# What Is Arithmetic Progression? | Sequence

An arithmetic progression (AP) is a sequence of numbers in which each term is obtained by adding a fixed number (known as the common difference) to the previous term. For example, 3, 5, 7, 9, and 11 is an arithmetic progression where the first term is 3, the common difference is 2, and each subsequent term is obtained by adding 2 to the previous term.

**Define Arithmetic progression**

An arithmetic progression (AP) is a sequence of numbers in which each term is obtained by adding a fixed number (known as the common difference) to the previous term. The difference between any two consecutive terms is constant. This constant difference is called the common difference, denoted by d.

In an arithmetic progression, the first term is denoted by ‘a_{1}‘, the second term by ‘a_{2}‘, the third term by ‘a_{3}‘, and so on.

**For example**,

The sequence 2, 5, 8, 11, 14,â€¦. is an arithmetic progression with a common difference of 3, as each term is obtained by adding 3 to the previous term.

**The nth term of an arithmetic progression can be found using the formula:**

a_{n} = a_{1} + (n – 1)d

Where ‘a_{n}‘ is the nth term, ‘a_{1}‘ is the first term, ‘n’ is the number of the term, andâ€™dâ€™ is a common difference.

**The sum of the first ‘n’ terms of an arithmetic progression can be found using the formula:**

S_{n} = (n/2)(a_{1} + a_{n})

Where ‘Sn’ is the sum of the first ‘n’ terms, ‘a1’ is the first term, ‘an’ is the nth term, and ‘n’ is the number of terms.

**Derive the Rule for n**^{th }term of Arithmetic Progression?

^{th }term of Arithmetic Progression?

To derive the formula for the nth term of an arithmetic progression, we first note that the difference between any two consecutive terms is constant, and this constant difference is denoted by ‘d’.

Let the first term of the arithmetic progression be ‘a_{1}‘, and let ‘a_{n}‘ be the nth term. To find ‘an’, we need to add the common differenceâ€™dâ€™ to the previous term ‘a_{n-1′}.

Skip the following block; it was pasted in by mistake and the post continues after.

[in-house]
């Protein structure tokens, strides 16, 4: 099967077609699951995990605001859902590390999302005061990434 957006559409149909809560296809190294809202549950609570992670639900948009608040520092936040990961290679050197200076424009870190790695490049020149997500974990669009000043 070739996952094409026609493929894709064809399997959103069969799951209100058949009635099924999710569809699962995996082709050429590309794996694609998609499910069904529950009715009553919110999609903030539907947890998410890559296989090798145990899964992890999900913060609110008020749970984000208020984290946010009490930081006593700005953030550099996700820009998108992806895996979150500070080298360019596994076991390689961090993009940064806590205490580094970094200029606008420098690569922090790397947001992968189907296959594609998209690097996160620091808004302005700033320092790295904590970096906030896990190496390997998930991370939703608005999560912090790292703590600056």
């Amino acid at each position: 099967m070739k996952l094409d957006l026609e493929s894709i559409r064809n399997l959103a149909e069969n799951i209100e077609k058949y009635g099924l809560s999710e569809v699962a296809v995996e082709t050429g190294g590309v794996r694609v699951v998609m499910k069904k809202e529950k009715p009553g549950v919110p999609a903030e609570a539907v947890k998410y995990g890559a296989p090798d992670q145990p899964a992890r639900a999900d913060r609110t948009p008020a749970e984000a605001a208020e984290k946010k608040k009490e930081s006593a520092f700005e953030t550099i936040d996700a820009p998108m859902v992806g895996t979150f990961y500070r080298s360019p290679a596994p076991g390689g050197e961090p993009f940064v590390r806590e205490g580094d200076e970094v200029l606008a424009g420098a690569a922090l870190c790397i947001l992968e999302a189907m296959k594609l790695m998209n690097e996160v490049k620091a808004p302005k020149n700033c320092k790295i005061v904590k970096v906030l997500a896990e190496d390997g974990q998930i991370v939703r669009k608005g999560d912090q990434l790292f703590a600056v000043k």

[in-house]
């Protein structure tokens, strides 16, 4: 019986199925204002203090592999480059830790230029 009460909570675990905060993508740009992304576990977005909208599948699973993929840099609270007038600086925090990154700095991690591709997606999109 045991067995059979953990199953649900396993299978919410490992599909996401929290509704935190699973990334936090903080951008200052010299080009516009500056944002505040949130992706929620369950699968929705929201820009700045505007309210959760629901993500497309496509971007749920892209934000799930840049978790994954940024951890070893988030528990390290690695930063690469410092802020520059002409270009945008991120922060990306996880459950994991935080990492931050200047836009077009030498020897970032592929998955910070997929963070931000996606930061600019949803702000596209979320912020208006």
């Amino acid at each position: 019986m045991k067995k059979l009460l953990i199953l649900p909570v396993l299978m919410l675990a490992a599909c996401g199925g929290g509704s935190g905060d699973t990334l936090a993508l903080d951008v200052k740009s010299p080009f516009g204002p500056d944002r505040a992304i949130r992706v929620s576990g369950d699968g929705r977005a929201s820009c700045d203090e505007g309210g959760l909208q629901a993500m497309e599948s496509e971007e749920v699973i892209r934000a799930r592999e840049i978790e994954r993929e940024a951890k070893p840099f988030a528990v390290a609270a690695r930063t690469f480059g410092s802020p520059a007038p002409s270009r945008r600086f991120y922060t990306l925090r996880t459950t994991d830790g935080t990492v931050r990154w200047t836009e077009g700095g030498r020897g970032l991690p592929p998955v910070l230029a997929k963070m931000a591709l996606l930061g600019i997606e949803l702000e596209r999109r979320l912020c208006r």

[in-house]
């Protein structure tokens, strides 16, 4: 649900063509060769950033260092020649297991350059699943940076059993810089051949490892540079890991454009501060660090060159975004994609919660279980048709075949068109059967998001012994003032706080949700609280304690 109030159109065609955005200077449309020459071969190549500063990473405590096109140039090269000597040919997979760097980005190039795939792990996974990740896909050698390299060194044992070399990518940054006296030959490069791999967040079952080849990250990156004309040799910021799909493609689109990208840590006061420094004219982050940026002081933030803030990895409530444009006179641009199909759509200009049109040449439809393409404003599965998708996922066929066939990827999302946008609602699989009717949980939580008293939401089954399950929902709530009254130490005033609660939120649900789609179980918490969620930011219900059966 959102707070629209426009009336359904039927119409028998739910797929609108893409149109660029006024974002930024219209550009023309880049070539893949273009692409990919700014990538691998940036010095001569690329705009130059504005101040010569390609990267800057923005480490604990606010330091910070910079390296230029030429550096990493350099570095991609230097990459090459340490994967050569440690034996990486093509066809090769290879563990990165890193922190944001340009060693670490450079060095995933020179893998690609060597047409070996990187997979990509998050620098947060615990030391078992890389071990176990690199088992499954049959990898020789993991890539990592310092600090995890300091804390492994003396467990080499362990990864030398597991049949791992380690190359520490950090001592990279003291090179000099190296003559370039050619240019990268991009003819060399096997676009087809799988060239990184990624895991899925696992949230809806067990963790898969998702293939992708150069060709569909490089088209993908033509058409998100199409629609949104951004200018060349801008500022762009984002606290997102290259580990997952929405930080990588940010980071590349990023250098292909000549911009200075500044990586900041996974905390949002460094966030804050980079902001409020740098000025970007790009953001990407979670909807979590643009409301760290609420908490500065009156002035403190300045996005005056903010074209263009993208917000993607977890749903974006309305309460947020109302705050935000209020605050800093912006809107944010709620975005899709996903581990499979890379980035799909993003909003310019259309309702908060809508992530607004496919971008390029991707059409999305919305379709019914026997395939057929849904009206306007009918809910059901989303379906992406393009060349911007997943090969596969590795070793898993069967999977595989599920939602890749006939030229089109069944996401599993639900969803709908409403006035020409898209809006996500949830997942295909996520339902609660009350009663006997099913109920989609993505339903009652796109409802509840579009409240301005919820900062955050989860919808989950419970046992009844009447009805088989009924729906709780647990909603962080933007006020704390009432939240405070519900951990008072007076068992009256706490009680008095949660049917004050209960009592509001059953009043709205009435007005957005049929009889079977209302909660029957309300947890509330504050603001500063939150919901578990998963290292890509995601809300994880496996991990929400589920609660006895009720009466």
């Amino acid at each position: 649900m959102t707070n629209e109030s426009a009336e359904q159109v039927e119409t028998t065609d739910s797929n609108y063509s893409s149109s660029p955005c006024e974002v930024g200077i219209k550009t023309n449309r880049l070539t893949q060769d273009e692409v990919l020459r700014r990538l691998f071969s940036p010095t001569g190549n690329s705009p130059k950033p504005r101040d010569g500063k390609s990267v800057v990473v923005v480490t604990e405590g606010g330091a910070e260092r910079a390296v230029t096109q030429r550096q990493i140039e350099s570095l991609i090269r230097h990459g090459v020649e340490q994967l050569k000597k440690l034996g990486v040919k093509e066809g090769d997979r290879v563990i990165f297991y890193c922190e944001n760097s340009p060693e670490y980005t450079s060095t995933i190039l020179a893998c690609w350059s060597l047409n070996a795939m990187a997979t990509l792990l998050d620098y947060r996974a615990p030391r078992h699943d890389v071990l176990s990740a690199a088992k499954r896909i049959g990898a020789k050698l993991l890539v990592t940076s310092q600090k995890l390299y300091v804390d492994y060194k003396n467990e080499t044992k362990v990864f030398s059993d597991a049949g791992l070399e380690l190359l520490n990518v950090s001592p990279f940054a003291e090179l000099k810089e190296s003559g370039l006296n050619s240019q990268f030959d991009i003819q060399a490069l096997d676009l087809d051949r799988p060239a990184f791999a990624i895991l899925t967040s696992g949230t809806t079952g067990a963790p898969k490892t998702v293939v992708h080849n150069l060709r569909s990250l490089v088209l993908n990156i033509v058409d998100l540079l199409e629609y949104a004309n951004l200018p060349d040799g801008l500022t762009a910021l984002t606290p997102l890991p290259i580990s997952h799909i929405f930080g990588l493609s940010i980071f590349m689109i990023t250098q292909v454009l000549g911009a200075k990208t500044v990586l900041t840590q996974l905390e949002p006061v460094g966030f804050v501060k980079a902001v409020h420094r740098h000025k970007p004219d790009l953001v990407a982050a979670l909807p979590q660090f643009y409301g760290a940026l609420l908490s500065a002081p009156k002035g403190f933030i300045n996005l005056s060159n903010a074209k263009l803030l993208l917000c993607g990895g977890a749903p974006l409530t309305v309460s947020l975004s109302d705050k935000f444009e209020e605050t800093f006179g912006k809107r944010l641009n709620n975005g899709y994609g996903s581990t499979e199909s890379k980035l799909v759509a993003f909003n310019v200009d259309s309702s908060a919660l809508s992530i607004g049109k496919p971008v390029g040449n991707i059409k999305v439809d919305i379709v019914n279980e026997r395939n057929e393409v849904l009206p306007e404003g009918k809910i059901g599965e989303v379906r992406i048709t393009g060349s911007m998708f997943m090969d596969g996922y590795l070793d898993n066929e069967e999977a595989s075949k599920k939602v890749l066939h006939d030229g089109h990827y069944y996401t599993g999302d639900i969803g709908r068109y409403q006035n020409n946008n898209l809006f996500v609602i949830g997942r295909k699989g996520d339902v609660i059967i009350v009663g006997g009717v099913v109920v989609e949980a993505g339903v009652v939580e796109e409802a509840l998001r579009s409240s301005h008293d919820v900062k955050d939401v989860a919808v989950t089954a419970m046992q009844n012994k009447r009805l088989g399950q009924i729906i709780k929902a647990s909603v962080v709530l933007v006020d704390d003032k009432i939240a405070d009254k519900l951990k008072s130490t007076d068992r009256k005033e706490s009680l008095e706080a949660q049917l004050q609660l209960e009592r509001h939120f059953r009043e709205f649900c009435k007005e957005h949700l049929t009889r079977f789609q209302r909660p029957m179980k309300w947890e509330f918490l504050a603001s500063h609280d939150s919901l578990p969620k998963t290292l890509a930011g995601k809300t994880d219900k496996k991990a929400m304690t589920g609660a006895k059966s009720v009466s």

So we can write:

a_{n} = a_{n-1 }+ d

We can continue this process until we reach the first term ‘a1’, which can be written as:

a_{2} = a_{1} + d

a_{3} = a_{2} + d = a_{1} + 2d

a_{4} = a_{3} + d = a_{1} + 3d

. . .

a_{n} = a_{1} + (n-1)d

Thus, we have derived the formula for the nth term of an arithmetic progression, which is:

a_{n} = a_{1} + (n-1)d

This formula can be used to find the value of any term in the arithmetic progression, given the first term ‘a1’, the common difference ‘d’, and the position of the term ‘n’.

**Write the general arithmetic Sequence.**

The general form of an arithmetic sequence or arithmetic progression (AP) is given by:

a, a+d, a+2d, a+3d, …, a+(n-1)d

Where ‘a’ is the first term, ‘d’ is the common difference, and ‘n’ is the number of terms in the sequence.

The general form shows that the arithmetic sequence is a set of numbers in which each term is obtained by adding a constant (the common differenceâ€™dâ€™) to the preceding term. The first term is ‘a’, and each subsequent term can be found by addingâ€™dâ€™ to the previous term.

**For example**, the arithmetic sequence with first term ‘a=2′ and common differenceâ€™d=3’ would have the form:

2, 5, 8, 11, 14, …

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